Date of this Version
Arch. Environ. Contam. Toxicol. 49, 76–88 (2005)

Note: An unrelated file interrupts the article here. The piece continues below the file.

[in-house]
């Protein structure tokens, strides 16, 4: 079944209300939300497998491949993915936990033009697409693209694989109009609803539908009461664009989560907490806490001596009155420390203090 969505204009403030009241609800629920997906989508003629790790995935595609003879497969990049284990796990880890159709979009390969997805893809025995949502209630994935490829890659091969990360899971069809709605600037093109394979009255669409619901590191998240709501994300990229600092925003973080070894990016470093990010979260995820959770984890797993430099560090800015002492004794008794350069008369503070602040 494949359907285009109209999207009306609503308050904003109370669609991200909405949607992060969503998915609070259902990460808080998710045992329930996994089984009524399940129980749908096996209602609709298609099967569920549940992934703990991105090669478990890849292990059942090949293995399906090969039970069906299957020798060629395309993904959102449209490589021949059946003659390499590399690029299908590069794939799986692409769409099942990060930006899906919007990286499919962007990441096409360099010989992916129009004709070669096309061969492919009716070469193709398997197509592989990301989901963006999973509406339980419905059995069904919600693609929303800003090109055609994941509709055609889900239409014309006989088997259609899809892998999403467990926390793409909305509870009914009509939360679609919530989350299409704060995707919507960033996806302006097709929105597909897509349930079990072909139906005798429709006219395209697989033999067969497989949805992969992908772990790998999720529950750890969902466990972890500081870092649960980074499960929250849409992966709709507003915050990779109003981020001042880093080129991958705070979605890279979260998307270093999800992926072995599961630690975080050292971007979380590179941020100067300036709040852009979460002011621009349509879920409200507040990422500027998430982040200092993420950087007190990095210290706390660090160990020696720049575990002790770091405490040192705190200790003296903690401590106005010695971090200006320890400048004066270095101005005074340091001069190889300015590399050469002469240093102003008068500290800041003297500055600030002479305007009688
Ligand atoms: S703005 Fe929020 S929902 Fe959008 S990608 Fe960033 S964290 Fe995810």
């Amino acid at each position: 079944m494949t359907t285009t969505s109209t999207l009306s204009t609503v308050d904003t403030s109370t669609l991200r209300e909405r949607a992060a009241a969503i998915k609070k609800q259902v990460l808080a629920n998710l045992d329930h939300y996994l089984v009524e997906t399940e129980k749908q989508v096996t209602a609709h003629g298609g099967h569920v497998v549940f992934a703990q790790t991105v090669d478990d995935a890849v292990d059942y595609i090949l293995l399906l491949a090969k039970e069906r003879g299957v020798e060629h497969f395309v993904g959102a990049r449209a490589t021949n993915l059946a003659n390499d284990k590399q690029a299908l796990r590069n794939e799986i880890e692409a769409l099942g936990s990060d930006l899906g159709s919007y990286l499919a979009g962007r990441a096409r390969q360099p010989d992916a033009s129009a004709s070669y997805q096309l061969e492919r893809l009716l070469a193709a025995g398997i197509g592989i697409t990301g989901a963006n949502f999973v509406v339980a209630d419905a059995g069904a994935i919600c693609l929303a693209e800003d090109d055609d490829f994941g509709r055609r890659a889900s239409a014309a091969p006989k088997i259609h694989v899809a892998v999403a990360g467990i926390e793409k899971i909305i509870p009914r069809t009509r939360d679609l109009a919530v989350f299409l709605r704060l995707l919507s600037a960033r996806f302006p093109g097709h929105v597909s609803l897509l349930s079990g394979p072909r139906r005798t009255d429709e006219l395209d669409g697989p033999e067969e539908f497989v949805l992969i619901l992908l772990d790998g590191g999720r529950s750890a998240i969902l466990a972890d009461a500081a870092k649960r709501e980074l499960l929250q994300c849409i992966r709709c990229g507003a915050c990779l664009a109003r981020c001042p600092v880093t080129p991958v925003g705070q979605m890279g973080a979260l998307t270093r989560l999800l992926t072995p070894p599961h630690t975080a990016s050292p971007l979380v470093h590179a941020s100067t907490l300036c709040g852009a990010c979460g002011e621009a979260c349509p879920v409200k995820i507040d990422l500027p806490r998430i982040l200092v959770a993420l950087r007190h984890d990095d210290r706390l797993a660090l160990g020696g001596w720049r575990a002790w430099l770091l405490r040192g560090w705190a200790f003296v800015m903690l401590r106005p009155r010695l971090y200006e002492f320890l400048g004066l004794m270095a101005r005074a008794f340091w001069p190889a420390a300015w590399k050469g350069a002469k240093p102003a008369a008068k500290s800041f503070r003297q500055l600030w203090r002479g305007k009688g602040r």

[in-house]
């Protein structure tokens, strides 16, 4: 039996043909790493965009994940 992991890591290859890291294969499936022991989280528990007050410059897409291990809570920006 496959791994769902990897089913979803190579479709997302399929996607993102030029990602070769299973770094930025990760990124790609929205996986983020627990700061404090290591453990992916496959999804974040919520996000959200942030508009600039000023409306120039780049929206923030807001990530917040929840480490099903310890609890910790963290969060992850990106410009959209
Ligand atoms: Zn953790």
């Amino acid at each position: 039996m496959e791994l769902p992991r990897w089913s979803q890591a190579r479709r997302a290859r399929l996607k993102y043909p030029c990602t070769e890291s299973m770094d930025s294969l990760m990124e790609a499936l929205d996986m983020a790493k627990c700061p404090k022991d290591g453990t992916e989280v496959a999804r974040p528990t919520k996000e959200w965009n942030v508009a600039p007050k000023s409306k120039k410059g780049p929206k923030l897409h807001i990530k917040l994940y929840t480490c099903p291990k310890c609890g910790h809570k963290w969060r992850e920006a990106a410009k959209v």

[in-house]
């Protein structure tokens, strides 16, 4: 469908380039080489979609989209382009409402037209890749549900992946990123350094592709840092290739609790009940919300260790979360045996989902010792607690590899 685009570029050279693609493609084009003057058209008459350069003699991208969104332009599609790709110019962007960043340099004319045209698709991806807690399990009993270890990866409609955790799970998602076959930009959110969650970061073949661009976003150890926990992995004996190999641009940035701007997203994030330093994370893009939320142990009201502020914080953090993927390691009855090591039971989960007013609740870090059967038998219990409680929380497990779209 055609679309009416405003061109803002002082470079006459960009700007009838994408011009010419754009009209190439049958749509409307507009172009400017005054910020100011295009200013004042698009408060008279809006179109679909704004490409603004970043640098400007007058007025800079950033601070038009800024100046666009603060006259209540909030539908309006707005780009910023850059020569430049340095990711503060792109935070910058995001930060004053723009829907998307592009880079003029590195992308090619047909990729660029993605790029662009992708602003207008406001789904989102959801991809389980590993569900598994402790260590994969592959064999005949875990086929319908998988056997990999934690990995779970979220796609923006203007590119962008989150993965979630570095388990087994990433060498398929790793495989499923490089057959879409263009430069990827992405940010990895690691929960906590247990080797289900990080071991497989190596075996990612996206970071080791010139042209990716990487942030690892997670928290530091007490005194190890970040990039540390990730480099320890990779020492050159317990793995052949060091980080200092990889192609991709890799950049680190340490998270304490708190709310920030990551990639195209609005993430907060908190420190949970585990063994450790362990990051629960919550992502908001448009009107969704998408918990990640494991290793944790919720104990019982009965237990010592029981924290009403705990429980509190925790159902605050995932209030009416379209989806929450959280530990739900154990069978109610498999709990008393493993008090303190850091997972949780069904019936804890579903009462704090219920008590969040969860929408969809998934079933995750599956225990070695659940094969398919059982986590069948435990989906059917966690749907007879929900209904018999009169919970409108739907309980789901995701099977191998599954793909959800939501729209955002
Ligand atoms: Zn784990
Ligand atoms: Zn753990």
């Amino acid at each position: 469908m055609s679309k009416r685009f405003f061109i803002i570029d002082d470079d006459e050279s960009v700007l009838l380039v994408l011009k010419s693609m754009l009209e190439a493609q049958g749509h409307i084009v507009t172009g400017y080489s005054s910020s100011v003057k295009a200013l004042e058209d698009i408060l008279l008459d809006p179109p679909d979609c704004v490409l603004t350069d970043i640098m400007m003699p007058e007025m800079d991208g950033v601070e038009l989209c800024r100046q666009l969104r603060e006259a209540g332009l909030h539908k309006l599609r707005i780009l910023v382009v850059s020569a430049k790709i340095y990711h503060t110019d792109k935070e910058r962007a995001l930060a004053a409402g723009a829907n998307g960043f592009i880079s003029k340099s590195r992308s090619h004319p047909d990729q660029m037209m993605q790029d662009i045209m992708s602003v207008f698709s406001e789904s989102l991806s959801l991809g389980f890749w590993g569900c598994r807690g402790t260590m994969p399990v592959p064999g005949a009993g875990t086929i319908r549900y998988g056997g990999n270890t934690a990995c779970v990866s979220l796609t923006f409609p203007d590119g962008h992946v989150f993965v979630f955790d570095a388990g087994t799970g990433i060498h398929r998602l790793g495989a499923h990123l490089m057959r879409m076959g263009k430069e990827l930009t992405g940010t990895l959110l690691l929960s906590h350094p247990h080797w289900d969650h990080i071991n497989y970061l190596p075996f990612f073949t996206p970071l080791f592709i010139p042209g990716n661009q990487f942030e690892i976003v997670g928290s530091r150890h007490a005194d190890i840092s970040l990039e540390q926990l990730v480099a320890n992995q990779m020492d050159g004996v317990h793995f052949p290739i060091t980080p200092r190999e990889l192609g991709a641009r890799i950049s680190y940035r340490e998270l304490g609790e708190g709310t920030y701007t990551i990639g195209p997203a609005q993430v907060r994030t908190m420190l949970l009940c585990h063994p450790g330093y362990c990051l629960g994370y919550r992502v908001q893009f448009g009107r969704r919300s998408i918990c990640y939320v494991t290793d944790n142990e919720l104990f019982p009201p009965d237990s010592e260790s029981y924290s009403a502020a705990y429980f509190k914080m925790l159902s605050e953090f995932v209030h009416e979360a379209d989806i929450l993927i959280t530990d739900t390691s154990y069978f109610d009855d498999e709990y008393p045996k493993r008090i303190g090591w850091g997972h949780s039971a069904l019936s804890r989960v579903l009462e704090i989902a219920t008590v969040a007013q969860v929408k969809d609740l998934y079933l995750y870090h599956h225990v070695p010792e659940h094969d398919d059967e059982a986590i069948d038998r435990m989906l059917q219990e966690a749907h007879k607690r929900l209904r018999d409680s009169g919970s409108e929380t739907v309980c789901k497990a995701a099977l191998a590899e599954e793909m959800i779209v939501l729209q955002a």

The Tri-States Mining District (TSMD) of Missouri (MO), Kansas (KS), and Oklahoma (OK), USA, was mined for lead (Pb) and zinc (Zn) for more than a century. Mining ceased more than 30 years ago, but wastes remain widely distributed in the region, and there is evidence of surface- and groundwater contamination in the Spring River- Neosho River (SR-NR) system of northeastern OK. In October 2001, we collected a total of 74 fish from six locations in the SR-NR system that included common carp (Cyprinus carpio), channel- and flathead catfish (Ictalurus punctatus and Pylodictis olivaris), largemouth- and spotted bass (Micropterus salmoides and Micropterus punctulatus), and white crappie (Pomoxis annularis). We obtained additional fish from locations in MO that included three reference sites and one site that served as a ‘‘positive control’’ (heavily contaminated by Pb). Blood, carcass (headed, eviscerated, and scaled) and liver (carp only) samples were analyzed for cadmium (Cd), Pb, and Zn. Our objectives were to assess the degree to which fish from the OK portionof the SR-NR system are contaminated by these elements and to evaluate fish blood sampling for biomonitoring. Concentrations of Cd and Pb in carp and catfish from OK sites were elevated and Pb concentrations of some approached those of the highly contaminated site in MO, but concentrations in bass and crappie were relatively low. For Zn, correlations were weak among concentrations in the three tissues and none of the samples appeared to reflect site contamination. Variability was high for Cd inall three tissues of carp; differences between sites were statistically significant (p < 0.05) only for blood even though mean liver concentrations were at least 100-fold greater than those in blood. Blood concentrations of Cd and Pb were positively correlated (r2 = 0.49 to 0.84) with the concentration of the same element in carp and catfish carcasses or in carp livers, and the corresponding multiple regression models were highly significant (p < 0.001). Our data indicate that potentially nonlethal blood sampling can be useful for monitoring of selected metals in carp, catfish, and perhaps other fishes.